There is, however, a deeper fear at work in the prohibition of religious belief for members of the Communist Party. ‘It would have been best for the Chinese Communist Party if its members were not to believe in anything, not even in communism,’ Zorana Baković, the China correspondent for the Slovenian newspaper Delo, wrote recently, ‘since numerous party members joined churches (most of them Protestant churches) precisely because of their disappointment at how even the smallest trace of their communist ideals had disappeared from today’s Chinese politics.’
In short, the most serious opposition to the Chinese party leadership today is presented by truly convinced communists, a group composed of old, mostly retired party cadres who feel betrayed by the unbridled capitalist corruption along with those proletarians whom the ‘Chinese miracle’ has failed: farmers who have lost their land, workers who have lost their jobs and wander around searching for a means of survival, others who are exploited by companies like Foxconn etc. They often take part in mass protests carrying placards bearing quotes from Mao. This combination of experienced cadres and the poor who have nothing to lose is potentially explosive. China is not a stable country with an authoritarian regime that guarantees harmony and is thus able to keep capitalist dynamics under control: every year thousands of rebellions of workers, farmers and minorities have to be squashed by the authorities. No wonder official propaganda talks incessantly of a harmonious society. This very insistence bears witness to its opposite, the ever present threat of chaos and disorder. One should apply the basic rule of Stalinist hermeneutics here: since the official media do not openly report on the troubles, the most reliable way to detect them is to search for the positive excesses in state propaganda – the more harmony is celebrated, the more chaos and antagonism should be inferred. China is full of antagonisms and barely controlled instabilities that continually threaten to explode.
It is only against this background that one can understand the religious politics of the Chinese Party: the fear of belief is effectively the fear of communist ‘belief’, the fear of those who remain faithful to the universal emancipatory message of communism. One looks in vain at the ongoing ideological campaign for any mention of the basic class antagonism made evident in the workers’ protests. There is no talk of the threat of ‘proletarian communism’; all the fury is directed instead against the foreign enemy. ‘Certain countries in the West,’ the party secretary of the Chinese Academy of Social Sciences wrote in June 2014, advertise their own values as ‘universal values’, and claim that their interpretations of freedom, democracy and human rights are the standard by which all others must be measured. They spare no expense when it comes to hawking their goods and peddling their wares to every corner of the planet, and stir up ‘colour revolutions’ both before and behind the curtain. Their goal is to infiltrate, break down and overthrow other regimes. At home and abroad certain enemy forces make use of the term ‘universal values’ to smear the Chinese Communist Party, socialism with Chinese characteristics, and China’s mainstream ideology. They scheme to use Western value systems to change China, with the goal of letting Chinese people renounce the Chinese Communist Party’s leadership and socialism with Chinese characteristics, and allow China to once again become a colony of some developed capitalist country.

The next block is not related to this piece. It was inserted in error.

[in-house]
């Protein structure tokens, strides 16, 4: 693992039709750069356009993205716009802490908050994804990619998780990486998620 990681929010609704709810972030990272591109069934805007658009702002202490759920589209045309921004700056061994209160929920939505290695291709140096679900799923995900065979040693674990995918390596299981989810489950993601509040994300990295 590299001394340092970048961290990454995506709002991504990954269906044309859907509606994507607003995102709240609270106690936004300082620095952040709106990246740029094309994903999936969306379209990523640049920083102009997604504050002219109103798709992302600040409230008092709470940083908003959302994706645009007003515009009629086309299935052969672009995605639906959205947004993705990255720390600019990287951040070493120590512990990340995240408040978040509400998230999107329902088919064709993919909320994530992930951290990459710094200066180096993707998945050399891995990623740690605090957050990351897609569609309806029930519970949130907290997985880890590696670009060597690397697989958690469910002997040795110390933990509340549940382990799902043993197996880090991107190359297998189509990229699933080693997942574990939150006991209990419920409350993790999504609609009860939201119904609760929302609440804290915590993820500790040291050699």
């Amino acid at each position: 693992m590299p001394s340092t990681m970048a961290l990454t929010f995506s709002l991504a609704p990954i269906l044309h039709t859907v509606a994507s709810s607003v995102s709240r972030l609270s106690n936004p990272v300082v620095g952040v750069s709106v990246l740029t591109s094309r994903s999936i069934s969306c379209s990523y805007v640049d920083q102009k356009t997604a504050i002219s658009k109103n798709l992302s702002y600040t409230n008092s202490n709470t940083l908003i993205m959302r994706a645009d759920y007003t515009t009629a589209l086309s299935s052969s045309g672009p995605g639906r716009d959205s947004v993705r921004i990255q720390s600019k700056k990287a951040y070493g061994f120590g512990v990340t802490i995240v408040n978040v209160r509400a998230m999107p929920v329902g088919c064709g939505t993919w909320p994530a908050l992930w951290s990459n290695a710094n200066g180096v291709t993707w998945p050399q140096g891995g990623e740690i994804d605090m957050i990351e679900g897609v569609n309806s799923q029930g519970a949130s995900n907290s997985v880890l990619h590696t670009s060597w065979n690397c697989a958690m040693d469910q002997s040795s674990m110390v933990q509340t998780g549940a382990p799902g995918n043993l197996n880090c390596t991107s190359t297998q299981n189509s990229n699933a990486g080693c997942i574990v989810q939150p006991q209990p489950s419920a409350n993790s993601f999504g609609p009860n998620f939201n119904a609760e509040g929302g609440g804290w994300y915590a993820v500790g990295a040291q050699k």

Some of this is true, but the particular truths cover over a more general lie. It is of course right that one cannot and should not trust the Western powers’ promulgation of the ‘universal values’ of freedom, democracy and human rights: that universality is false, and conceals the West’s ideological biases. Even so, is it then enough to oppose Western values with a particular alternative, such as the Confucianism that is ‘China’s mainstream ideology’? Don’t we need a different universalism, a different project of universal emancipation? The irony here is that ‘socialism with Chinese characteristics’ effectively means socialism with capitalist characteristics, i.e. a socialism that fully integrates China into the global market. The universality of global capitalism is left intact, quietly accepted as the only possible frame; the project of Confucian harmony is mobilised only in order to keep a lid on the antagonisms that come along with global capitalist dynamics. All that remains is a socialism with Confucian ‘national colours’: a national socialism, whose social horizon is the patriotic promotion of one’s own nation, while the antagonisms immanent in capitalist development are projected onto a foreign enemy who poses a threat to social harmony. What the Chinese party aims at in its patriotic propaganda, what it calls ‘socialism with Chinese characteristics’, is yet another version of ‘alternative modernity’: capitalism without class struggle.